Revised on: 05.15.2018 at 09:49 a.m.
Posted on: 05.15.2018 at 06:00 p.m.
By Diana Matthews
West Columbus High School math teacher Worley T. Edwards II is proud of his family’s heritage as educators. “You could say education runs in our blood,” he said. “My late grandmother, Alice Williams, was my inspiration to become a teacher.”
Mrs. Williams died when her grandson was in sixth grade; years later, he said, “people in our community that I’ve never met come up and explain the lasting impact she had on their life.”
In addition, said Edwards, “My dad, Worley Edwards, is currently serving on the Board of Education. My mom, Kim Edwards, is the Elementary Curriculum Director for Columbus County Schools. My brother, Bryant Edwards, teaches health and P.E. at South Columbus High School and my sister, Allison Edwards, is at Appalachian State University studying to become an E.C. teacher.”
Edwards is married to fellow math teacher Brittany Edwards and calls her “my biggest support system throughout our career thus far. I learn the most from her and trust her advice in everything.” Their daughter’s name is Gray.
At East Carolina University, Edwards benefited from the N.C. Teaching Fellows scholarship program. In fact, he credits his accomplishments to the enrichment and motivation he received there. He also met his wife-to-be in the dorm where all the N.C. Teaching Fellows lived together their freshman year.
“We created a family of educators that first year that is now a PLC (professional learning community) stretched across the whole state,” Edwards said. “We constantly communicate and help each other even seven years after graduation. I felt ahead of the game my first year teaching because of this awesome program and long for the day it returns to our universities.”
Edwards has been at WCHS since his first year teaching. He said, “There are many challenges with this profession, but there are so many more benefits. Time is the biggest challenge in my opinion. Teachers are constantly looking to manipulate time in favor of the students, but it takes constant work. Student engagement can be a challenge, especially with math.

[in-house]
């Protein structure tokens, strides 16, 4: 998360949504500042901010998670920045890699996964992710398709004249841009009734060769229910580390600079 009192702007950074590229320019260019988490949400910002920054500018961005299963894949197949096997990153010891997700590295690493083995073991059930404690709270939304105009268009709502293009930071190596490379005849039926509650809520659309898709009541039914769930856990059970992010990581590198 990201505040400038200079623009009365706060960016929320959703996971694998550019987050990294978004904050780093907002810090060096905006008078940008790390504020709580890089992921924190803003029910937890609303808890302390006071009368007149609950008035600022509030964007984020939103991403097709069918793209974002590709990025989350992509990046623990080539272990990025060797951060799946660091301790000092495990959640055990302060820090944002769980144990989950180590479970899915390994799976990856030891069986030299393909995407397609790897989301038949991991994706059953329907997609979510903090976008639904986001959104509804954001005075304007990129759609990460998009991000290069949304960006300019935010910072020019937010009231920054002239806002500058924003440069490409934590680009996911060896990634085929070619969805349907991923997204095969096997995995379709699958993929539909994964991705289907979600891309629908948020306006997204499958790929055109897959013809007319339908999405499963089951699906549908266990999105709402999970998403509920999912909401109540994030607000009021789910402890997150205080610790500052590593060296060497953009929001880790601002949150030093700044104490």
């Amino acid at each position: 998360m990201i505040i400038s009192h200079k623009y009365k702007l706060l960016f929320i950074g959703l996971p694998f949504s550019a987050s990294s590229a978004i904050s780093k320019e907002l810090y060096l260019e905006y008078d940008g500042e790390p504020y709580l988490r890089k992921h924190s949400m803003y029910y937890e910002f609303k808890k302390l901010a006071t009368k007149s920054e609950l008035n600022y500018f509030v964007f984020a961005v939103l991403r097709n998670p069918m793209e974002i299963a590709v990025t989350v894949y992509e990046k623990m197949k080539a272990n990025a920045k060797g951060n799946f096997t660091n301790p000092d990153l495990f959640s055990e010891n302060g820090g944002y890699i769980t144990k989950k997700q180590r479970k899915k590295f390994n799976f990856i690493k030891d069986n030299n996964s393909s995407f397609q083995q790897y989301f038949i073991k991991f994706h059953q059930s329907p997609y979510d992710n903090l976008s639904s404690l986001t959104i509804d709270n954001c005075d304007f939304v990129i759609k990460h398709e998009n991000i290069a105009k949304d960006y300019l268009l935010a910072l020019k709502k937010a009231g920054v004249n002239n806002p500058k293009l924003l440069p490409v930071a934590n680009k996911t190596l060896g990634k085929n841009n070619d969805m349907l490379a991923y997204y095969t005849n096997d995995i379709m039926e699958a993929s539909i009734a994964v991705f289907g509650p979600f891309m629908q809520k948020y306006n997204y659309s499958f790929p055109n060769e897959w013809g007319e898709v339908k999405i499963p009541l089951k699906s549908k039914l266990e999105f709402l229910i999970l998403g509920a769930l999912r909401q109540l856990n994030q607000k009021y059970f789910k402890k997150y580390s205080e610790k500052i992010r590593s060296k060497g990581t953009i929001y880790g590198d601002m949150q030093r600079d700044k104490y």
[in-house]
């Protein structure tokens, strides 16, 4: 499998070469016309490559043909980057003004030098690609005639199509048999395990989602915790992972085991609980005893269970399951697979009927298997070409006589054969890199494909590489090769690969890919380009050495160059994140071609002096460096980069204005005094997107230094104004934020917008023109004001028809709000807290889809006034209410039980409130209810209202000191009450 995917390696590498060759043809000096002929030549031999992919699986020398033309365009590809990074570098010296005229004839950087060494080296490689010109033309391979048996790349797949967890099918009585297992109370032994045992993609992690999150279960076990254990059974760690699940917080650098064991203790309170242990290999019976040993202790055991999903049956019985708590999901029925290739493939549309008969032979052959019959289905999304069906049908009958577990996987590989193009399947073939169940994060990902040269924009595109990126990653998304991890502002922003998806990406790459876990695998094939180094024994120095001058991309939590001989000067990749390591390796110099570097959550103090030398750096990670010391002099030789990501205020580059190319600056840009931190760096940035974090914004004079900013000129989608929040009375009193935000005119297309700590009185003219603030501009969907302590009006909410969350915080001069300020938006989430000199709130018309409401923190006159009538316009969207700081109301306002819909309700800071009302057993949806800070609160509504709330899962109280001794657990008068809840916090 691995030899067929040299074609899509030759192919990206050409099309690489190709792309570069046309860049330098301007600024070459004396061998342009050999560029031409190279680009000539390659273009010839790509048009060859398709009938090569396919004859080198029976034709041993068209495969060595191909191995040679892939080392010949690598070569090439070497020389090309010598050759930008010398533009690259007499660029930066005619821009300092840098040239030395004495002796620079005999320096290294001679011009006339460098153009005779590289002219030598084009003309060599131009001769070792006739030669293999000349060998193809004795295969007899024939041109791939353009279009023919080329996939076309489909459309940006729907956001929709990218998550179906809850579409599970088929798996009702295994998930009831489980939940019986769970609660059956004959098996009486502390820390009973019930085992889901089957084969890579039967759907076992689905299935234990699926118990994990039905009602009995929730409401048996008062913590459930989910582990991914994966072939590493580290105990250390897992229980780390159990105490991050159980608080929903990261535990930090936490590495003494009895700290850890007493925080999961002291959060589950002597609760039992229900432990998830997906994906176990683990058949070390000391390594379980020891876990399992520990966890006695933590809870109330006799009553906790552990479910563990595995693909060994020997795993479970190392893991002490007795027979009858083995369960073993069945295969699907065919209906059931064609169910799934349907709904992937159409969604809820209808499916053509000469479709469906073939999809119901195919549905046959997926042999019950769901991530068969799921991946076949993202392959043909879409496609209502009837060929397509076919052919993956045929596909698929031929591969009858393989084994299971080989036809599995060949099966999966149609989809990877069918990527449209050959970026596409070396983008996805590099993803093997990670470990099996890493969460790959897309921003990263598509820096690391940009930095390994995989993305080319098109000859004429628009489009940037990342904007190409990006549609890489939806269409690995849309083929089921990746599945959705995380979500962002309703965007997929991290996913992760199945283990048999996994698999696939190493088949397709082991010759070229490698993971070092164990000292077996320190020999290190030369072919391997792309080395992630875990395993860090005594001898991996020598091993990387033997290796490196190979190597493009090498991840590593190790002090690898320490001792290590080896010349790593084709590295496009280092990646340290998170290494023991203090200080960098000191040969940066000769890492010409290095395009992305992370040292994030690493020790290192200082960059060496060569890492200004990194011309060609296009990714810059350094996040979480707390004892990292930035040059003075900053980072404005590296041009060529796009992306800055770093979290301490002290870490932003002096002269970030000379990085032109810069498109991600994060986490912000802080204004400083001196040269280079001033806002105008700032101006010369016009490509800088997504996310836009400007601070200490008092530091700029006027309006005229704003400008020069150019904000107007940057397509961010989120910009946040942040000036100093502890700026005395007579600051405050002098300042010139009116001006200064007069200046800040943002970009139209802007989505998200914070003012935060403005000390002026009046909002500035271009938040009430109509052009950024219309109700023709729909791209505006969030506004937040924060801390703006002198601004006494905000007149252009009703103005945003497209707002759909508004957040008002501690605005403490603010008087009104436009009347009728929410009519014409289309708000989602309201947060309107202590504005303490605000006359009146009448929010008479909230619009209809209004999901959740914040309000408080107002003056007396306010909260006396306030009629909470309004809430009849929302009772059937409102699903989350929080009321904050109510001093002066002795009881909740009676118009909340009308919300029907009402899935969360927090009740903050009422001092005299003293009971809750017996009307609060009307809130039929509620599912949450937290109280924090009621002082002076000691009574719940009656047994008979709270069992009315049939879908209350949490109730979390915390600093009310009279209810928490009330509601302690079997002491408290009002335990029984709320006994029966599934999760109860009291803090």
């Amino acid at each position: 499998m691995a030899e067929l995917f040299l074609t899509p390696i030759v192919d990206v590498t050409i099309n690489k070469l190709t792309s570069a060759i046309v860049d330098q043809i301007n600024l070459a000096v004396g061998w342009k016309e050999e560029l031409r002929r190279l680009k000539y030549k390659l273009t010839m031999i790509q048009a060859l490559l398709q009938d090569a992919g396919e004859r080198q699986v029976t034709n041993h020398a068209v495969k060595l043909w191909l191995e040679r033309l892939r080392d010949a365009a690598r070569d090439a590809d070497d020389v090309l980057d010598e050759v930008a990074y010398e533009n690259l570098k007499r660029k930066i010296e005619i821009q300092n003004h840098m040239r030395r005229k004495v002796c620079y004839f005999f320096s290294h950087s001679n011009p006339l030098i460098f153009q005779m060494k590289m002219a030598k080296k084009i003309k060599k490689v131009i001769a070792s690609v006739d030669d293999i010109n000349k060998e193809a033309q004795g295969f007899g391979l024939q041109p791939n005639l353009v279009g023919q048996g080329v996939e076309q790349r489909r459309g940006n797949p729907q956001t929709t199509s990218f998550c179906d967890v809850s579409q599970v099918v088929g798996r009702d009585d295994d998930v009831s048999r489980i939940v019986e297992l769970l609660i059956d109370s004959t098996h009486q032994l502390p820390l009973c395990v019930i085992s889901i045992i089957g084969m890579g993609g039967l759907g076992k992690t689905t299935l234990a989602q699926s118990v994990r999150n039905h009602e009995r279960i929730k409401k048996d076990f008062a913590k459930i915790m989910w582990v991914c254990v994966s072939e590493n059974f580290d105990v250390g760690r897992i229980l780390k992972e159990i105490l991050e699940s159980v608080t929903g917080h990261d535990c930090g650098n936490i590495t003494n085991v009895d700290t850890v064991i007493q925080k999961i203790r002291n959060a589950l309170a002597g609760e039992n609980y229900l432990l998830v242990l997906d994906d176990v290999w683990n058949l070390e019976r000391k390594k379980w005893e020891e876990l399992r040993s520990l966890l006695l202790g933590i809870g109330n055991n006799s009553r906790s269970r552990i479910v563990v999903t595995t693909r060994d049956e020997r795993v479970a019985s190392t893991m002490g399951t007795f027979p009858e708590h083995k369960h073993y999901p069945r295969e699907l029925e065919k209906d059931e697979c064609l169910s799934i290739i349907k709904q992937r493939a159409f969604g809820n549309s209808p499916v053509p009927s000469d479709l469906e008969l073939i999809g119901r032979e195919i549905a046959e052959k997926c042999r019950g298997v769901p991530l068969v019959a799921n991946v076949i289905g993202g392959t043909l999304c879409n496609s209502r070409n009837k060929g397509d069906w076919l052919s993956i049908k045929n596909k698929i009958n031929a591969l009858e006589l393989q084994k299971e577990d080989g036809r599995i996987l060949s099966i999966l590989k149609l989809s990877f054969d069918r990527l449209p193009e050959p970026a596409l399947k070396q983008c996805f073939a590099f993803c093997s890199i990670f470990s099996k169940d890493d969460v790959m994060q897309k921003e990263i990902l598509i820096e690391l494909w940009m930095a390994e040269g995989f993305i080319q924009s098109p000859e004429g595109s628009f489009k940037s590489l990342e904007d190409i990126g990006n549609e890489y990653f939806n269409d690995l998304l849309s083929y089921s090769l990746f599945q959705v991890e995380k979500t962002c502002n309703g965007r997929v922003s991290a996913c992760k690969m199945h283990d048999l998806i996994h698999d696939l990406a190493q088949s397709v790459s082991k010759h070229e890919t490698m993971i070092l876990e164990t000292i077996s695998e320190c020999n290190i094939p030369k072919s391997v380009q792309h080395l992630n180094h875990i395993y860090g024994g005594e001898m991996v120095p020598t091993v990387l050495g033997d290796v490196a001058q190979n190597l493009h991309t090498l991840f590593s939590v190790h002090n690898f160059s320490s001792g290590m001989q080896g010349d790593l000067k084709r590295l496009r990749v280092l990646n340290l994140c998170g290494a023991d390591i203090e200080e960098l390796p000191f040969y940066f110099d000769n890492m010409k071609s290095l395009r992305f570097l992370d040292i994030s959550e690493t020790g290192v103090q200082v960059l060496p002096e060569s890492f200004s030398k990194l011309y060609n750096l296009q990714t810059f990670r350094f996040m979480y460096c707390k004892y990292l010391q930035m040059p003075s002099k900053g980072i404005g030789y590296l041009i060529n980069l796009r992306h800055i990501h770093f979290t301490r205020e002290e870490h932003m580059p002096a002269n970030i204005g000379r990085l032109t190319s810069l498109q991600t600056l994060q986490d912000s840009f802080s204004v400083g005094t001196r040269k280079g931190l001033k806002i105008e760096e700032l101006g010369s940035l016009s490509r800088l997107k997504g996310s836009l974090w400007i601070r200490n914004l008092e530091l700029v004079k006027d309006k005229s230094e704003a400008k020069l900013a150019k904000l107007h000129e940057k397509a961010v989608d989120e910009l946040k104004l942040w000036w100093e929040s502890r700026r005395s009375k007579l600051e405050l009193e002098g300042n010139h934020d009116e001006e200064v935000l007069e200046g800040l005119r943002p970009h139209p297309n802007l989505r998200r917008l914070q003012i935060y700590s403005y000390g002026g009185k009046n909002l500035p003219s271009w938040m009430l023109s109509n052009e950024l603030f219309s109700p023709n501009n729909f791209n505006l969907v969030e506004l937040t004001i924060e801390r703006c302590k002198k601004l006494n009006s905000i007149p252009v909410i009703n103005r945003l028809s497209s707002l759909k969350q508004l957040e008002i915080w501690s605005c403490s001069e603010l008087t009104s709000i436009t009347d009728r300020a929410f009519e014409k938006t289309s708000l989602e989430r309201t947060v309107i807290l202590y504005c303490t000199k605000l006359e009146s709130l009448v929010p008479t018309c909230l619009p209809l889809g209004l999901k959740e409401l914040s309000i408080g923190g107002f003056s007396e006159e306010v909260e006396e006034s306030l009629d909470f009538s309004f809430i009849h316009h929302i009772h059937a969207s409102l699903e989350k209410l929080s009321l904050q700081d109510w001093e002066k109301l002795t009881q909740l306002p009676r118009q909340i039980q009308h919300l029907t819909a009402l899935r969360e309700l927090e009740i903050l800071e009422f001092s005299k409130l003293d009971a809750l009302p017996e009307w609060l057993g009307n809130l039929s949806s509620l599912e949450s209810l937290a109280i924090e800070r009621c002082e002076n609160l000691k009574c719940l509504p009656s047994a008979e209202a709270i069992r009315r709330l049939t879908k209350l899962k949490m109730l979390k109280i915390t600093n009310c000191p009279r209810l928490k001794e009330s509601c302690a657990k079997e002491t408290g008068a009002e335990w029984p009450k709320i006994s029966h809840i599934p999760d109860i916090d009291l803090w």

“I try to relate each topic to an interest students may have in hopes of retaining their attention. I also try to keep students up moving constantly throughout a lesson, whether that be with group investigations or activities.”
Edwards believes that WCHS students “really deserve more recognition than they receive at times. We have a plethora of backgrounds walking our halls and I love seeing the differences in each student.”
He cites the school’s “loving environment” and his fellow teachers’ “awesome influences” as reasons why he “wouldn’t want to work anywhere else. We have a faculty that strives to meet the needs of these students, but who are also willing to look out for one another when in need. I constantly rely on my colleagues for advice, help and guidance.”
Edwards also coaches the school’s varsity men’s basketball and tennis teams and is leading the music for the spring production of “The Wizard of Oz.”
“I am extremely excited to be helping,” he said. “Musical theater has been a love of mine basically my whole life.”
With his busy schedule, he said, “Any chance I get to sit and watch television is a blessing!” Lately his preferred spare time activity “is spending as much time with my wife and daughter as possible.”
“I teach because of the kids,” he said. Like his grandmother, Edwards invests energy in “building relationships with my students and players. They leave a lasting impression on my life, so I can only hope I do the same with them.
“I truly enjoy what I do, even on the “bad” days. Enjoying what you do makes the biggest difference.”